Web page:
Giant pandas settle into Edinburgh Zoo
Tue, 06 Dec 2011 11:12a.m.
Two giant pandas from China have arrived at Edinburgh Zoo. They are the first pandas to live in Britain in nearly two decades.
The eight-year-old pair, named Tian Tian and Yang Guang - or Sweetie and Sunshine - were welcomed by bagpipe players and a host of dignitaries as they touched down at Edinburgh Airport.
They were then transferred to a waiting lorry and arrived at Edinburgh Zoo to crowds of excited children and more bagpipes.
Sweetie and Sunshine travelled 8,000km from the south-western Chinese province of Sichuan in specially designed animal-transport containers.
The loan marks the beginning of a UK-China research programme on the animals. Both sides have described it as a signal of a growing friendship between Scotland and China.
Nicola Sturgeon, Scotland's Deputy First Minister praised links between the two countries.
"They're going to be loved here in Scotland: there's been a huge sense of excitement about their arrival and I know many people are just now eager to see them," she said.
Qin Gang, the Charge d'affaires for the People's Republic of China, also hailed the strengthening relations between the two countries.
"In recent years, the co-operation between China and Scotland has gained momentum and both sides have identified some key areas for future partnership - like green energy, infrastructure, tourism and education."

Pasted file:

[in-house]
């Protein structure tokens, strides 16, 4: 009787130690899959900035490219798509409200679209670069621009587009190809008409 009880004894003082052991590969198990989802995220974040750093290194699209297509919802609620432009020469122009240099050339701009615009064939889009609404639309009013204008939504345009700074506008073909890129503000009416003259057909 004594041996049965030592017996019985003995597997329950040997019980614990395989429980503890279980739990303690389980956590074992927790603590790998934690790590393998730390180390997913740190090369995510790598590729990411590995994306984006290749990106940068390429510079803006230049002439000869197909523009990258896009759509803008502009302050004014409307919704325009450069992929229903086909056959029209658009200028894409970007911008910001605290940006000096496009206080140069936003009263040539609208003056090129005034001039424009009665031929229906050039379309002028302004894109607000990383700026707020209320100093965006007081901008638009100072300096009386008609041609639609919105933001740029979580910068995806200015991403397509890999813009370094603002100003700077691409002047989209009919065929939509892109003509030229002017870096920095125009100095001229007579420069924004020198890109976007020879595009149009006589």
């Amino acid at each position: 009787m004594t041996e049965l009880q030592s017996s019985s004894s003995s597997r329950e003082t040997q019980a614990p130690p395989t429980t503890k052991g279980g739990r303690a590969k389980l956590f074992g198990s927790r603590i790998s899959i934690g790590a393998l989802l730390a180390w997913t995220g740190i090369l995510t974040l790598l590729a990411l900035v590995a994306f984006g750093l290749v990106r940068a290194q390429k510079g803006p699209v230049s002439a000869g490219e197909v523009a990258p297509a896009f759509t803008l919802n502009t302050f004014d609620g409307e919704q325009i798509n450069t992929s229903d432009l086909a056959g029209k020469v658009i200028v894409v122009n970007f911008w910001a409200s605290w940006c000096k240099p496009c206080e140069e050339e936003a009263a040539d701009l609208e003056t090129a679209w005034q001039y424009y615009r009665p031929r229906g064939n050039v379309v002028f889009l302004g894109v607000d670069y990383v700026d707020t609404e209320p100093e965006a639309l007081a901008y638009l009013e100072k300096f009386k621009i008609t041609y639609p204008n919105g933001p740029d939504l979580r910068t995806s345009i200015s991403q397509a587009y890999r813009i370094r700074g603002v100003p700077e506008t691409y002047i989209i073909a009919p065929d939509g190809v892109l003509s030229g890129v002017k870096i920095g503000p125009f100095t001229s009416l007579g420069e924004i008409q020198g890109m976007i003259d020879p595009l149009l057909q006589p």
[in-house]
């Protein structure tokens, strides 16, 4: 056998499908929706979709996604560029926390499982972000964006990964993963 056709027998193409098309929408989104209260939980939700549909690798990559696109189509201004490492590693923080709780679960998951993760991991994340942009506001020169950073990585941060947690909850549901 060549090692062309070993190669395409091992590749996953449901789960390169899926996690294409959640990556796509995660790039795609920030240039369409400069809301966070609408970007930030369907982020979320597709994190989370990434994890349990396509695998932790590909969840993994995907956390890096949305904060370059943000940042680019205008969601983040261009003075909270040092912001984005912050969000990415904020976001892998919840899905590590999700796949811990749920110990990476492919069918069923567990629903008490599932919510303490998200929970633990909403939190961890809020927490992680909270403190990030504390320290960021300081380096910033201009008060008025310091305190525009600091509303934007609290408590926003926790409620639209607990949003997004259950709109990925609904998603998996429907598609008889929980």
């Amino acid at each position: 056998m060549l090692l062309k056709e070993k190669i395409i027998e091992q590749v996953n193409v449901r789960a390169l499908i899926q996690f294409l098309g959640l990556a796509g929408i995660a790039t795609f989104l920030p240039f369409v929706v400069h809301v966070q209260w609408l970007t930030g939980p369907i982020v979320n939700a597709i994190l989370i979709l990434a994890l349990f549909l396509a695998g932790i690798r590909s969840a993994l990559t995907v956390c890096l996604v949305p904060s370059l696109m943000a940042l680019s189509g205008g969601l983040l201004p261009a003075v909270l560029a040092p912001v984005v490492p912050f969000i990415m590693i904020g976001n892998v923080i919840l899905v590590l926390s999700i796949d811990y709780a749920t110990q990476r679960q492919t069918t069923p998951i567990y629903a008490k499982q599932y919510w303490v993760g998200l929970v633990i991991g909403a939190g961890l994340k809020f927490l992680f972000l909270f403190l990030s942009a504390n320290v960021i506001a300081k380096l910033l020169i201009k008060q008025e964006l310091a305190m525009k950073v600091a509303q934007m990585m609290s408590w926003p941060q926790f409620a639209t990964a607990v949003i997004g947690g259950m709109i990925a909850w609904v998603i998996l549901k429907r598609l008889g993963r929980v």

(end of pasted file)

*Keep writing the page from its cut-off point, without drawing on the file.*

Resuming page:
China sometimes gives or lends the cuddly looking animals - considered a Chinese national treasure - to other countries to boost relations.
Sweetie and Sunshine are to stay for 10 years at Edinburgh Zoo, where officials hope they will give birth to cubs.
Zoo officials have spent the past five years securing the loan of the animals. They are expected to boost Scottish tourism.
The loan was announced when Chinese Vice Premier Li Keqiang visited Britain to sign billions in trade deals in January.
The Royal Zoological Society of Scotland will pay more than £600,000 a year to China for the loan of the pandas - not including the expense of importing bamboo from the Netherlands.
The pair of pandas, which were given an in-flight meal of bamboo, apples and carrots, will have two weeks to settle at the zoo before going on display to the public.
They will be kept in two separate enclosures for a few months until they are ready to be introduced to each other.
The zoo also plans to put four hidden "panda cams" in their enclosures and stream the footage online to attract viewers from around the world.
Britain's last giant panda, Ming Ming, lived in the London Zoo until 1994, when she was returned to China.
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